Zajac IT, Whibley AH, Cole SR, Byrne D, Guy J, Morcom J, et al. Endorsement by the primary care practitioner consistently improves participation in screening for colorectal cancer: a longitudinal analysis. J Med Screen 2010;17(1):19-24.https://doi.org/10.1258/jms.2010.009101

    CAS  Article  PubMed  Google Scholar 

  25. 25.

    de Nooijer DP, de Waart FG, van Leeuwen AW, Spijker WW Participation in the Dutch national screening programme for uterine cervic cancer higher after invitation by a general practitioner, especially in groups with a traditional low level of attendance. Ned Tijdschr Geneeskd 2005;149(42):2339-43

    PubMed  Google Scholar 

  26. 26.

    Kahneman D TA. Anomalies: Utility Maximization and Experienced Utility. J Econ Perspect 2006;20(1):221-34

    Article  Google Scholar 

  27. 27.

    Paul Dolan DDH, King D, Vlaev I, Hallsworth M MINDSPACE Influencing behaviour through public policy. 2010.

  28. 28.

    Acera A, Manresa JM, Rodriguez D, Rodriguez A, Bonet JM, Sanchez N, et al. Analysis of three strategies to increase screening coverage for cervical cancer in the general population of women aged 60 to 70 years: the CRICERVA study. BMC Womens Health 2014;14:86.https://doi.org/10.1186/1472-6874-14-86

    Article  PubMed  PubMed Central  Google Scholar 

  29. 29.

    USPTF. The Community Guide, What works to promote health. Cancer Prevention and Control: Client-Oriented Interventions to Increase Breast, Cervical, and Colorectal Cancer Screening 2016 [Available from: http://www.thecommunityguide.org/cancer/screening/client-oriented/index.html.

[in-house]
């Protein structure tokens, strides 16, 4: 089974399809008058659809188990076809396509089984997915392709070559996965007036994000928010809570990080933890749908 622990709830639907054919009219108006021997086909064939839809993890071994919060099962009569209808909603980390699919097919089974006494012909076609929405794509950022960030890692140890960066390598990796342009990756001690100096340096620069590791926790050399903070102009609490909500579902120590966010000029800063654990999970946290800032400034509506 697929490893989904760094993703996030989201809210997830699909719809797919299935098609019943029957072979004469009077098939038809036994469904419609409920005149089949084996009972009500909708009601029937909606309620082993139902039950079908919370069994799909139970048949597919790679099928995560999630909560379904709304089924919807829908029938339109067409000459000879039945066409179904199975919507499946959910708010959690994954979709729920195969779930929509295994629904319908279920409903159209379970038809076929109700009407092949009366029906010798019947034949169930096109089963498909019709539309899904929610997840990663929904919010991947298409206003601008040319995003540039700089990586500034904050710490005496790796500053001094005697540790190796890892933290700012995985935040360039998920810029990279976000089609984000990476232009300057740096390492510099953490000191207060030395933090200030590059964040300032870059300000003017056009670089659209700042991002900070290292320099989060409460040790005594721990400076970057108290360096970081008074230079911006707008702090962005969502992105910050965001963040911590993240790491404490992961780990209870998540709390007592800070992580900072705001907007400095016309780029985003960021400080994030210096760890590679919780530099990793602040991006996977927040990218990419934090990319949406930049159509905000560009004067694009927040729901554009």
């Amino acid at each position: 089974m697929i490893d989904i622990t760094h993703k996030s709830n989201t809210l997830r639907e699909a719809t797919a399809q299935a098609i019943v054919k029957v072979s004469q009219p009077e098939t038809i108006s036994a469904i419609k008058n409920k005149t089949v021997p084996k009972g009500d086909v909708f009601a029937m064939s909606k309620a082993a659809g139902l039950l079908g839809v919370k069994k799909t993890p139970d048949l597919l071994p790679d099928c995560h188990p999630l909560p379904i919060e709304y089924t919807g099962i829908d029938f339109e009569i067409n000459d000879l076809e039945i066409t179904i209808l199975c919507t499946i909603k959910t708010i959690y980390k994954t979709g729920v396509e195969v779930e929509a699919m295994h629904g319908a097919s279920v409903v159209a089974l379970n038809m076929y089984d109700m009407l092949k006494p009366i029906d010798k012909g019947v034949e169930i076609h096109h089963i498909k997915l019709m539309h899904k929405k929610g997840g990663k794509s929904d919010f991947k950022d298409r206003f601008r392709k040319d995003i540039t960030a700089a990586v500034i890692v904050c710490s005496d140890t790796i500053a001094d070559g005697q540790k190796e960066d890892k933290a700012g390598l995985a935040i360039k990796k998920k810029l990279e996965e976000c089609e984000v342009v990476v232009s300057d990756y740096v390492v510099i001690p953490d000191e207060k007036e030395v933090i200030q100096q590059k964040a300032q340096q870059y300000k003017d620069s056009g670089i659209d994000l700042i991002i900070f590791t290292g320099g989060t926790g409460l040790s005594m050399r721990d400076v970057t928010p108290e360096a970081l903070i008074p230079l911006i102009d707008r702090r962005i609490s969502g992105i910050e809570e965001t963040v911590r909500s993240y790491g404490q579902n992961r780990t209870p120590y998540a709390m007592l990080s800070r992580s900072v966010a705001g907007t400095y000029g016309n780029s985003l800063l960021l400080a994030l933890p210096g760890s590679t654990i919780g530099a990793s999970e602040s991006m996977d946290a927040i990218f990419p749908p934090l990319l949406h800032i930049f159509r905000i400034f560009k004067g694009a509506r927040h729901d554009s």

30. 30.

    Prevention CfDCa. Increasing Colorectal Cancer Screening: An Action Guide for Working with Health Systems. Atlanta: Centers for Disease Control and Prevention, US Dept of Health and Human Services;; 2013 [Available from: https://www.cdc.gov/cancer/crccp/pdf/colorectalactionguide.pdf.

  31. 31.

    Baker DW, Brown T, Buchanan DR, Weil J, Balsley K, Ranalli L, et al. Comparative effectiveness of a multifaceted intervention to improve adherence to annual colorectal cancer screening in community health centers: a randomized clinical trial. JAMA Intern Med 2014;174(8):1235-41. https://doi.org/10.1001/jamainternmed.2014.2352

    Article  PubMed  Google Scholar 

  32. 32.

    Duffy SW, Myles JP, Maroni R, Mohammad A. Rapid review of evaluation of interventions to improve participation in cancer screening services. J Med Screen 2016.https://doi.org/10.1177/0969141316664757

  33. 33.